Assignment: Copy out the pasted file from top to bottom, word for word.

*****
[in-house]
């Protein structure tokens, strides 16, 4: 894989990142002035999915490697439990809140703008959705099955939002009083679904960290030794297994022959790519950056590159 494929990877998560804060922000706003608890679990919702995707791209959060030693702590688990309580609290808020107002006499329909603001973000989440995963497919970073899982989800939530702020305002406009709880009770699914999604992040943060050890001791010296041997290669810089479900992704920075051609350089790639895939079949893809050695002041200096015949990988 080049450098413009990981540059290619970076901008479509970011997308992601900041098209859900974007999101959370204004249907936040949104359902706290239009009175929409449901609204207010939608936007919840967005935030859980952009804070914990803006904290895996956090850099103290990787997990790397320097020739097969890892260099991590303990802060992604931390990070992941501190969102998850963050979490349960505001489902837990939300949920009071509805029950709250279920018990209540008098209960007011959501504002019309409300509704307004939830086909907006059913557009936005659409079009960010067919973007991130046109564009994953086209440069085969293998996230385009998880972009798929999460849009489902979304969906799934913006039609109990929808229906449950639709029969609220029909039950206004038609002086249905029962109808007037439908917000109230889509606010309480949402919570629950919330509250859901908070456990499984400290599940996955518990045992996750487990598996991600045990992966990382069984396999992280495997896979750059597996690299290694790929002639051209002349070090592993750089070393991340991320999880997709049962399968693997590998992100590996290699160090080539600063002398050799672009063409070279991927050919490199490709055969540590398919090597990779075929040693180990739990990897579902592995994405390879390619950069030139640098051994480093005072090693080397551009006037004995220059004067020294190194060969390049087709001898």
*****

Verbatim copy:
[in-house]
């Protein structure tokens, strides 16, 4: 894989990142002035999915490697439990809140703008959705099955939002009083679904960290030794297994022959790519950056590159 494929990877998560804060922000706003608890679990919702995707791209959060030693702590688990309580609290808020107002006499329909603001973000989440995963497919970073899982989800939530702020305002406009709880009770699914999604992040943060050890001791010296041997290669810089479900992704920075051609350089790639895939079949893809050695002041200096015949990988 080049450098413009990981540059290619970076901008479509970011997308992601900041098209859900974007999101959370204004249907936040949104359902706290239009009175929409449901609204207010939608936007919840967005935030859980952009804070914990803006904290895996956090850099103290990787997990790397320097020739097969890892260099991590303990802060992604931390990070992941501190969102998850963050979490349960505001489902837990939300949920009071509805029950709250279920018990209540008098209960007011959501504002019309409300509704307004939830086909907006059913557009936005659409079009960010067919973007991130046109564009994953086209440069085969293998996230385009998880972009798929999460849009489902979304969906799934913006039609109990929808229906449950639709029969609220029909039950206004038609002086249905029962109808007037439908917000109230889509606010309480949402919570629950919330509250859901908070456990499984400290599940996955518990045992996750487990598996991600045990992966990382069984396999992280495997896979750059597996690299290694790929002639051209002349070090592993750089070393991340991320999880997709049962399968693997590998992100590996290699160090080539600063002398050799672009063409070279991927050919490199490709055969540590398919090597990779075929040693180990739990990897579902592995994405390879390619950069030139640098051994480093005072090693080397551009006037004995220059004067020294190194060969390049087709001898």